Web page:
Still, Carlson said Lindell should have the right to air his views. 

‘If you’ve now been shut down, it seems pretty clear they are sending a message,’ host Tucker Carlson said. ‘People in the public recognize they cannot step out of line because you might convince others to do the same. Do you take another message or do you think that’s why they’re doing this to you?’ 

Lindell said: ‘Last spring, I spoke out from the Rose Garden and I said we should get in our Bibles and reach out to Jesus, stay with our families, we were attacked then.

‘This time, about 17 days ago, when someone put up on the Internet actual new machine election fraud, I retweeted it, and they took my Twitter down. Now when they took it down – this is interesting – they didn’t take it down all the way. I just couldn’t do anything and they were running my Twitter like they were me,’ Lindell alleged.

‘My friends are going “You’re not tweeting very much and when you do…” — I said I’m not doing that! So I try to take it down and I got something from Germany saying these are Twitter rules and you cannot do this, take anything down. So they ran my Twitter for 14 or 15 days.’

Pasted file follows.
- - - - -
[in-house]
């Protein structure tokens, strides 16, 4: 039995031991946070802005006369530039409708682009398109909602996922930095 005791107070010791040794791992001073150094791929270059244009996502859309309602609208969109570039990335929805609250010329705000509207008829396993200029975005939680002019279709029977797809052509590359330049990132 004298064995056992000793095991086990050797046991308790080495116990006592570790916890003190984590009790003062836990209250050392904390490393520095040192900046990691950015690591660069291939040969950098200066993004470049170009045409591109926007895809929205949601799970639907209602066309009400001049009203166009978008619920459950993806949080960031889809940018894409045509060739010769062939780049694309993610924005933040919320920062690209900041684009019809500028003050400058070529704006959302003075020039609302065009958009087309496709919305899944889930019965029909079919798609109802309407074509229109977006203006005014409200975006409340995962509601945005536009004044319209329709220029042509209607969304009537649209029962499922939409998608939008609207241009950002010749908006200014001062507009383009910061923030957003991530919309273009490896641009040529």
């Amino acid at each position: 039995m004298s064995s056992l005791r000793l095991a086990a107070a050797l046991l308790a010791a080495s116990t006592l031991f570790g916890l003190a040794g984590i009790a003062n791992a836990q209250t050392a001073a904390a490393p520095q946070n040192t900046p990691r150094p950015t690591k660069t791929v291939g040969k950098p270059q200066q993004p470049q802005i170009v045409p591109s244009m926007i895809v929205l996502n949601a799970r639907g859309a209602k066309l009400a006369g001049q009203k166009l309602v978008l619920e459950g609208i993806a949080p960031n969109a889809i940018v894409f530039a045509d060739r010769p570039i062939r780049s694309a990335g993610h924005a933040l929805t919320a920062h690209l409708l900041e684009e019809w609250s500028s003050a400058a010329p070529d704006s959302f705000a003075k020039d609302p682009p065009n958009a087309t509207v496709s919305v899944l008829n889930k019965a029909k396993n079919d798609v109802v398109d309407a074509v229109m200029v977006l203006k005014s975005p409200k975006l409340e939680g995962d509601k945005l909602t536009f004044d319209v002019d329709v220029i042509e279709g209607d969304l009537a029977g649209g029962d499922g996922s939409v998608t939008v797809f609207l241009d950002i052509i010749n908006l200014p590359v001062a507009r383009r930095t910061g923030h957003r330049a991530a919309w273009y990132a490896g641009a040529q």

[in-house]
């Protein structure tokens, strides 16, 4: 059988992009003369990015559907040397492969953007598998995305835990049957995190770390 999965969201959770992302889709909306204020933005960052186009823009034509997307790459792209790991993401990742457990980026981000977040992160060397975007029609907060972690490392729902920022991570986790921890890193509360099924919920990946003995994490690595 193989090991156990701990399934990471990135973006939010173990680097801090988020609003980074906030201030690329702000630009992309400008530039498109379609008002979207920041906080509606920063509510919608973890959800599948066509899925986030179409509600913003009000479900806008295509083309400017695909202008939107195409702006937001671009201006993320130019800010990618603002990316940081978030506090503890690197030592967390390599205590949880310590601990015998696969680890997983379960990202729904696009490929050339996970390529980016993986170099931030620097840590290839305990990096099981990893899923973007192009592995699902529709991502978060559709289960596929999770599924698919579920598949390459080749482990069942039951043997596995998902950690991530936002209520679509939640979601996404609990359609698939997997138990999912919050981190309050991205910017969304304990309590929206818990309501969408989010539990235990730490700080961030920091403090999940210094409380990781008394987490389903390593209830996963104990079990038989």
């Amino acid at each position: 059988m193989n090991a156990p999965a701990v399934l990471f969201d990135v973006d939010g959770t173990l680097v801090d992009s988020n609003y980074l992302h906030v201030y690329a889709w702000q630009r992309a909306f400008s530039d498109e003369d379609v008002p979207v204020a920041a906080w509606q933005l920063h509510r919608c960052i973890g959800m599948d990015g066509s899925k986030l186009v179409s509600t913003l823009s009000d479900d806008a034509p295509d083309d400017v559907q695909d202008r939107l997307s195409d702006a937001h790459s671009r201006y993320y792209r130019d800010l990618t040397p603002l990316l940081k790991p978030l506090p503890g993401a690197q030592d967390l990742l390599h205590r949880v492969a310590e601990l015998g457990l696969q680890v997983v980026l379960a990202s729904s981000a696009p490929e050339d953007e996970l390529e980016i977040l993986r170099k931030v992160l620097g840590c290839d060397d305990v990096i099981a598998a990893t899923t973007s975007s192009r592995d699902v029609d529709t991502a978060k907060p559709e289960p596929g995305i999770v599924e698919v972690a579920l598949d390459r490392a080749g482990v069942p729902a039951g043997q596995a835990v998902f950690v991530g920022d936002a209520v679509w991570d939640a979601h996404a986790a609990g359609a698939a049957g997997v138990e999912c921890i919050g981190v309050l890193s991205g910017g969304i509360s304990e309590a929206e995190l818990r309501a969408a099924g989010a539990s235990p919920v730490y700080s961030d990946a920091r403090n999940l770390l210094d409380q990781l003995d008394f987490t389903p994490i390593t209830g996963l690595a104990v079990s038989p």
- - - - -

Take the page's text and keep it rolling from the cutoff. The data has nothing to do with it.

Twitter hadn’t released any statements in the wake of the allegations aired on Fox on Tuesday night.

The MyPillow CEO then accused Dominion, the voting machine maker, of hiring ‘hit groups and bots and trolls’ to go after his vendors without providing any evidence. 

‘I thought the rules were if you think someone is saying something incorrect, you explain how it’s incorrect and you convince his audience that you’re right and he’s wrong,’ Carlson said to Lindell. ‘When did that go away? When did we decide force was the only answer to disagreement?’

‘Right. I can’t even livestream on Facebook, they’ve shut it down,’ Lindell responded as he went on to repeat the same false claims about Dominion.

MyPillow supremo Mike Lindell, pictured with Donald Trump at the White House last year, has been permanently banned from Twitter for violating the website’s civic integrity rules  

‘I’ve been all-in trying to find the machine fraud and I found it. So all these outlets that have been calling me – from the Washington Post, New York Times, every outlet in the country – they go, “Mike Lindell, there’s no evidence and he’s making fraudulent statements.” No, I have the evidence, I dare people to put it on. I dare Dominion to sue me because it would get out faster. They don’t want to talk about it. They don’t want that, they just want to say: “Oh, you’re wrong.”‘

‘They’re not making conspiracy theories go away by doing that,’ Carlson replied as he failed to challenge Lindell on his debunked fraud conspiracies.